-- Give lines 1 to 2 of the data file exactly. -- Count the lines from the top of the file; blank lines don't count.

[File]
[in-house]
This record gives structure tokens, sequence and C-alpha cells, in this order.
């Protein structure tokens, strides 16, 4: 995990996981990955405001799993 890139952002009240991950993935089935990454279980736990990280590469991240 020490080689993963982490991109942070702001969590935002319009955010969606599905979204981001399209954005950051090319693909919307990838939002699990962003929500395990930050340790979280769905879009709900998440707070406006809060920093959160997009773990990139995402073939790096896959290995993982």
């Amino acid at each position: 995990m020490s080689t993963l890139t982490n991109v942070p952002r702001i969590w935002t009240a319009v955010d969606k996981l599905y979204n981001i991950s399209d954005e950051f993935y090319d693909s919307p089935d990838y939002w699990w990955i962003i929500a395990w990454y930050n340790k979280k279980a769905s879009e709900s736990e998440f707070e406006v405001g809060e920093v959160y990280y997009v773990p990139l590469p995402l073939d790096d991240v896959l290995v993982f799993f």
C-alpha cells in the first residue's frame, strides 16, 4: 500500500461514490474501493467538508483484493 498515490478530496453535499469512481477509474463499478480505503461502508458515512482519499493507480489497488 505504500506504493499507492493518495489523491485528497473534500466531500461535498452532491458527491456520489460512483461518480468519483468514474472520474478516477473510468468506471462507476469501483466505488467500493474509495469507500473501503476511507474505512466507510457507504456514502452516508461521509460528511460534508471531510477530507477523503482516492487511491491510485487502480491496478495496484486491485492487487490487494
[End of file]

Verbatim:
[in-house]
This record gives structure tokens, sequence and C-alpha cells, in this order.